Friday, October 03, 2008

The death of Jesus

The death of Jesus is an event described by the New Testament, as occurring after the Passion of Jesus, as a result of his crucifixion. In Christianity the quasi-annual day of commemoration of the event is a highly important feast day, known as Good Friday.

In the accounts, as Jesus is dying, a darkness appears over the land. The Gospel of Mark states it was at the sixth hour (noon). Some have interpreted the darkness as a solar eclipse, but this is astronomically impossible, since Jesus is described as dying around the time of the Passover, a date on the Hebrew calendar fixed to a full moon, while solar eclipses can only occur at a new moon. It is clearly phrased for dramatic effect, but it could simply mean that the day was overcast.

Both Matthew and Mark state that Jesus cried out his last words - My God, My God, why have you forsaken me, Mark indicating that it was the ninth hour (3 PM). John states that Jesus just said "I thirst." (John 19:28)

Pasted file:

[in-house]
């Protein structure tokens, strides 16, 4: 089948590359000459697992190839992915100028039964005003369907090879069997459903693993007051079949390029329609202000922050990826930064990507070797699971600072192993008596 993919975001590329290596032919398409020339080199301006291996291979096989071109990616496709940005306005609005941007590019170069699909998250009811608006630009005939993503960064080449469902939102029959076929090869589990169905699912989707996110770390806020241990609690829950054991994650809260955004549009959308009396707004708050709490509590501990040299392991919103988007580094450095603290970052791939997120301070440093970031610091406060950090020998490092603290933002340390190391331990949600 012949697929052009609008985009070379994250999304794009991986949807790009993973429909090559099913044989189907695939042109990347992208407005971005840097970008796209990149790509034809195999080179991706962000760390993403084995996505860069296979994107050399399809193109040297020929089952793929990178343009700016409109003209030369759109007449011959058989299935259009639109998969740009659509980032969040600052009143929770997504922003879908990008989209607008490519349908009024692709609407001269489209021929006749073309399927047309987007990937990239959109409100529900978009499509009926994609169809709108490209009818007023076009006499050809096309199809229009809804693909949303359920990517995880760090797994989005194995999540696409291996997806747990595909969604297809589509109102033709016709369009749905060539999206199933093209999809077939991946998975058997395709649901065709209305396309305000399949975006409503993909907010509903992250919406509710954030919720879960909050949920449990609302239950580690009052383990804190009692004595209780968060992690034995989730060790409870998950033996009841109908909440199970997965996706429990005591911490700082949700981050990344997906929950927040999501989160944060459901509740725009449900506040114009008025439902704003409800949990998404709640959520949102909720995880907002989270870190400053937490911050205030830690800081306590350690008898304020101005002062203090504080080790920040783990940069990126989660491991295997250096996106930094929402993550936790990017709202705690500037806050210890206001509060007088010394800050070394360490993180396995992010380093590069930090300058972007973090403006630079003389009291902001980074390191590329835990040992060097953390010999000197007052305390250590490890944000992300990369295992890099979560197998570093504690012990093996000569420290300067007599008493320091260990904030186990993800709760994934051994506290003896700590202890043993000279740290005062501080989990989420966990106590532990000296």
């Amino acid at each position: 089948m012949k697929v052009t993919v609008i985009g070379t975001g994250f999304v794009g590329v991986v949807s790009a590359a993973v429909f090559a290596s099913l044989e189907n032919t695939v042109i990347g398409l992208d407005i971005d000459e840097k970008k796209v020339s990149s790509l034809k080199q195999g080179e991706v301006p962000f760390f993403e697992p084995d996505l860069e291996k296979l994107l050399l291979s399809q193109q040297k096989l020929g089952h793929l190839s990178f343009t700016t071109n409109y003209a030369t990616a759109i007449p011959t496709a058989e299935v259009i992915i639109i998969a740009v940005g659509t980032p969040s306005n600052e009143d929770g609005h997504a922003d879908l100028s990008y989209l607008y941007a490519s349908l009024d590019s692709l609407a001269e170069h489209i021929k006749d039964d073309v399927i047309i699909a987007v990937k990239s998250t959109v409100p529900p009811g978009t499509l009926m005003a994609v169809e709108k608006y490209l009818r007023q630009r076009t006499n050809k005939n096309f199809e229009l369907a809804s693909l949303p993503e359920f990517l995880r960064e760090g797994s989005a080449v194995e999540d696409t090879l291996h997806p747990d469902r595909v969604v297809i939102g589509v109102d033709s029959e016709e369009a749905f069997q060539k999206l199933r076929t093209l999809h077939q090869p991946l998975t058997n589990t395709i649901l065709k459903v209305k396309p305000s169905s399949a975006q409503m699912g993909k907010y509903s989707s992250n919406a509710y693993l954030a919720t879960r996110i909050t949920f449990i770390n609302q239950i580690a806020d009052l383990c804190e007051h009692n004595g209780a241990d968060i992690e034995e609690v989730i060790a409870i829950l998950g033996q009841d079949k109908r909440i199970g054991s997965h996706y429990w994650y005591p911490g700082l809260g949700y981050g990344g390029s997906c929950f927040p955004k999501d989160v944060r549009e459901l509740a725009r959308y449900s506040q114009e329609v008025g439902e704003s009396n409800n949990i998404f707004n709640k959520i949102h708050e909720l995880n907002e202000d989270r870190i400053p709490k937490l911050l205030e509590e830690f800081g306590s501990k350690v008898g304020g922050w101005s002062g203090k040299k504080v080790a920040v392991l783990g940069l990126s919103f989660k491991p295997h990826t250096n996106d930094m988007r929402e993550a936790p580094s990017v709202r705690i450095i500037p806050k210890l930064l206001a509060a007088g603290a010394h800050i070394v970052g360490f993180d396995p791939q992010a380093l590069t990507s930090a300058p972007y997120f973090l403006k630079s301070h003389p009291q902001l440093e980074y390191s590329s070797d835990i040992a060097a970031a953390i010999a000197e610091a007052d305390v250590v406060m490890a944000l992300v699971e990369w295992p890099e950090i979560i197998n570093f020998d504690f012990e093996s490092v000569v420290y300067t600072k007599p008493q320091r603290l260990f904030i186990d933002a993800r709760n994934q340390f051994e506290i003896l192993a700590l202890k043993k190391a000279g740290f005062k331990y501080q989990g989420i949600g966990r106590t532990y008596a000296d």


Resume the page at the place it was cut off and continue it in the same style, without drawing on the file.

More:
A passer is described by both the synoptics and John as then wetting a sponge with vinegar and offering it to Jesus via a stick, but the crowd is described as saying that they should wait to see if Elijah will come to save Jesus. John states that Jesus drank what was offered. Elijah fails to arrive, and shortly after the sponge is offered, Jesus [gives] up the ghost, crying out wordlessly (according to Matthew and Mark), or crying his last words according to Luke and John, and dying.

Luke and Mark report that the veil of the temple split at this point, but Matthew claims that there were earthquakes, splitting rocks, and that dead saints were resurrected. The synoptics report that the immediate events after Jesus' death led a centurion to say Truly this man is [a/the] Son of God (there is no article in the original Greek, so this could as equally be a Son of God as the Son of God), which might be considered a vindication of Jesus (Brown 147), or might be sarcastic (Miller 51). John makes no such supernatural claims, and doesn't mention the centurion.


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